CASL: Canada’s Anti-Spam Legislation

Find out more about CASL: Canada's Anti-Spam Legislation.

Feeling nervous? Well don't get too worried, it's true there will be some big changes when it comes to complying with the new rules set out by Canada's Anti-Spam Legislation (CASL), but we want to help prepare you by giving you an outline of some of the main facts. This new legislation started being formed back in 2004 by Canada's Task Force on Spam and the law was passed in December 2010. It will now go into effect starting on July 1st, 2014.

What is the purpose of CASL?

The law was designed to protect Canadians from the following:

The sending of messages to a recipient without the expressed consent of that recipient.

The sending of messages to different destinations than the intended one without expressed consent.

Installation of computer programs without expressed consent.

Misleading or untrue representation of products or services.

Collection of personal information or electronic addresses by the use of a computer program and misusing that information.

Key Dates for Implementation and Transitional Period

Most of the main parts of the new law will come into effect starting on July 1st. This includes the sending of Commercial Electronic Messages (CEMs). The regulations that deal with the installation of computer programs (section 8)  will come into effect on January 15, 2015.

The regulations that deal with the private right of action will come into force on July 1, 2017. For your existing business and non-business relationships where CEMs are used as a communication tool, there is an implied consent period for 36 months starting on July 1st, 2014.

This will end if the recipient expresses that they no longer wish to receive CEMs. Business must seek expressed consent during this time to be compliant with the new legislation. Preparing for the New Regulations

Make sure everyone, from top management to the HR department, to the sales team, know about the new legislation.

Take time to identify what you need to review, these will likely include all of your current electronic communication practices, text messages, promotional mail layout, sign up pages, auto-replies, customer databases, current subscriber lists, personal emails and any other type of electronic programming and communication that your business uses.

What are the primary Requirements of CASL?

Consent

You must have expressed consent to send to a recipient (more on this, see below).

Identification Information

If you are sending a CEM on behalf of someone, you must identify yourself and whom you are sending on behalf of, even if it's multiple persons. If all the information cannot be included (such as in an SMS - text message) then a hyperlink to a webpage with the information is acceptable, but it must be clearly visible in the message being sent.

You cannot "alter transmission data". For example, you cannot mislead the user by having a link to a specific website which then directs them to a site which was not expected.

There must be included a way to contact the sender including a physical address and an alternative way to connect such as an email address or phone number. If you work from home, you still must include an address that you can be reached at, it does not have to be your home address.

It is not permitted to have misleading subject lines, it must be clear who is sending messages and collecting data.

Unsubscribe Mechanism

Every message must provide a clear option for users to opt-out of further communication from the sender.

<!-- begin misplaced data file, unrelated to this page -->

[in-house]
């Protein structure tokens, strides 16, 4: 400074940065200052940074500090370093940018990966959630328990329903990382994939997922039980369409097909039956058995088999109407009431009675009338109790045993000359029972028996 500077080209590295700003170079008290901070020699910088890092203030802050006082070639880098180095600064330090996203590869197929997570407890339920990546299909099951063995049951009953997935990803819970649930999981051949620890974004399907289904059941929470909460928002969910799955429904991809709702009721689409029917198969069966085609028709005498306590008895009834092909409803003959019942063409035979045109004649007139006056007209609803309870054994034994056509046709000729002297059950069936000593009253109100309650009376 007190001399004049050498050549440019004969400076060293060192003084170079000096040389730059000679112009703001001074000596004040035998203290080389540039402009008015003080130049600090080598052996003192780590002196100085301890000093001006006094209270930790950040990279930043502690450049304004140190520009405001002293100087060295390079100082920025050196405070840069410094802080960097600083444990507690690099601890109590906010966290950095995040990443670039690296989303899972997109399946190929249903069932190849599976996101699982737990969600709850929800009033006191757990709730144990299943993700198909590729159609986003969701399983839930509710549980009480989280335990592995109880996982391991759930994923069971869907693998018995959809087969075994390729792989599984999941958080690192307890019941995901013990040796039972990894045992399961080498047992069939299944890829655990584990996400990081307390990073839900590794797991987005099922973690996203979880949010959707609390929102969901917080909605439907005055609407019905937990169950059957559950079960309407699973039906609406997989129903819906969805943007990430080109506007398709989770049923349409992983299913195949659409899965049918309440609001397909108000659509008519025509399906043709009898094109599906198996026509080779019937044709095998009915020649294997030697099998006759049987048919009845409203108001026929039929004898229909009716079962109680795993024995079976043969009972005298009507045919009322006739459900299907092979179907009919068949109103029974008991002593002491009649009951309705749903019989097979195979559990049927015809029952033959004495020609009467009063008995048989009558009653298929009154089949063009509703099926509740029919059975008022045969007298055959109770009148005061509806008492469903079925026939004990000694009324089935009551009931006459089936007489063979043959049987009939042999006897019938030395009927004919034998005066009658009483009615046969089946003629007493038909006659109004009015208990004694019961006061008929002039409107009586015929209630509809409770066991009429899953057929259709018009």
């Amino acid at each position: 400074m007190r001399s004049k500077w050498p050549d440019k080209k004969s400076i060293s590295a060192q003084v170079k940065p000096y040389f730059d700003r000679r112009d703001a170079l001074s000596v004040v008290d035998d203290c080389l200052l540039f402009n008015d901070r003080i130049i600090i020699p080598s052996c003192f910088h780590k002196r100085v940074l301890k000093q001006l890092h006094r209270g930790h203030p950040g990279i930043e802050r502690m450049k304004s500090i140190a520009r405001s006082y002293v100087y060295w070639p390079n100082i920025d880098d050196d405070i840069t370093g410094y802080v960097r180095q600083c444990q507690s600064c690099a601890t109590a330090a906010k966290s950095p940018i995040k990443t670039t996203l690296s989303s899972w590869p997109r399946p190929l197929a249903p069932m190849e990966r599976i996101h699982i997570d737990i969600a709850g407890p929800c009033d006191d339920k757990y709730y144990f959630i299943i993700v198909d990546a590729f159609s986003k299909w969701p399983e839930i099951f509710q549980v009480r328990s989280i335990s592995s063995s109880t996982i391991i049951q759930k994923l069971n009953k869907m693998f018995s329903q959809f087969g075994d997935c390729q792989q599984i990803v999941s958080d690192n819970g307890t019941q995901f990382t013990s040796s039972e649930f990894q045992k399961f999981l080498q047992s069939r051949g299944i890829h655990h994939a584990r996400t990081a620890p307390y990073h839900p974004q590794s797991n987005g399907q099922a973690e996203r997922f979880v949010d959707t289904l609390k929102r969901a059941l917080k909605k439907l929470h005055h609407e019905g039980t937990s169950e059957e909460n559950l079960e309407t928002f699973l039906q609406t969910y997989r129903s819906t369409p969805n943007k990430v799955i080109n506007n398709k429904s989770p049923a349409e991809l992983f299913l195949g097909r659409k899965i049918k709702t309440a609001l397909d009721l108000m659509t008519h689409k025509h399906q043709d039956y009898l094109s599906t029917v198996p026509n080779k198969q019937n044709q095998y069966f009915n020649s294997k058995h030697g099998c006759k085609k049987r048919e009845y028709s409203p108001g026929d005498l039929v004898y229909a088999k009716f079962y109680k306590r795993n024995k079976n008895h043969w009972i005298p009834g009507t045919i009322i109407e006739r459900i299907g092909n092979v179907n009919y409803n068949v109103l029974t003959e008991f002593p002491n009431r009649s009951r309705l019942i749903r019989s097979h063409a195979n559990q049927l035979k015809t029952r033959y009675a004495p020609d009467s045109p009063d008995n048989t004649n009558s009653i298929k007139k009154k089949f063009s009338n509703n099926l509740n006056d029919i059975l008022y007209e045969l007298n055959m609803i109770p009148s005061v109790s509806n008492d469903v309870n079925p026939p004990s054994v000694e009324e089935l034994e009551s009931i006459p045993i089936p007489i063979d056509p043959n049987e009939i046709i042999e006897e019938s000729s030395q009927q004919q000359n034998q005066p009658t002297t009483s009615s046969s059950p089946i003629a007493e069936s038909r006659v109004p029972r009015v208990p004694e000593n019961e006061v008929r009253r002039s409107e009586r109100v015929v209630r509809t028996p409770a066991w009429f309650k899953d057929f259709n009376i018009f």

The unsubscribe mechanism must be easy, cost-free and performed promptly (within 10 days).

Take a Closer Look at your Databases

If you want to make sure there's no doubt about your compliance with the new rules and regulations set out by CASL you will want to seek out expressed consent for everyone in your database.

What Does Expressed Consent mean?

Expressed consent means the user must take an action that confirms their agreement.

The definition of expressed consent in the legislation is described as follows:

"The manner in which you request express consent cannot presume consent on the part of the end-user. Silence or inaction on the part of the end-user also cannot be construed as providing express consent. For example, a pre-checked box cannot be used, as it assumes consent.Rather, express consent must be obtained through an opt-in mechanism, as opposed to opt-out.The end-user must take a positive action to indicate their consent. For example, this can be done by providing a blank box which a user can check off to indicate consent."

(http://www.ic.gc.ca/eic/site/030.nsf/eng/h_00050.html) 

How do I prove that I have gotten expressed consent?

Expressed consent can be obtained in writing or orally. If obtained orally, it must be verified by a third party or a "complete and unedited audio recording of the consent"  must be kept as a record. In writing, it is acceptable in paper or electronic format which includes checking/ticking a box, filling out a form and retaining the date, time and purpose of the recorded consent.

Full legal details on consent can be found here.

Liability for Not Complying

Here is the answer to that directly from the fightspam.gc.ca website:

"If you commit a violation under any of sections 6 to 9 of CASL, then you may be required to pay an administrative monetary penalty (AMP). The maximum amount of an AMP, per violation, for an individual, is $1 million, and for a business, it is $10 million. CASL sets out a list of factors considered in the determination the amount of the AMP."

(http://fightspam.gc.ca/eic/site/030.nsf/eng/h_00050.html)

It is up to each business and individual to ensure that they are compliant and stay compliant with CASL.

You can review all the information right on the government of Canada's website.

 

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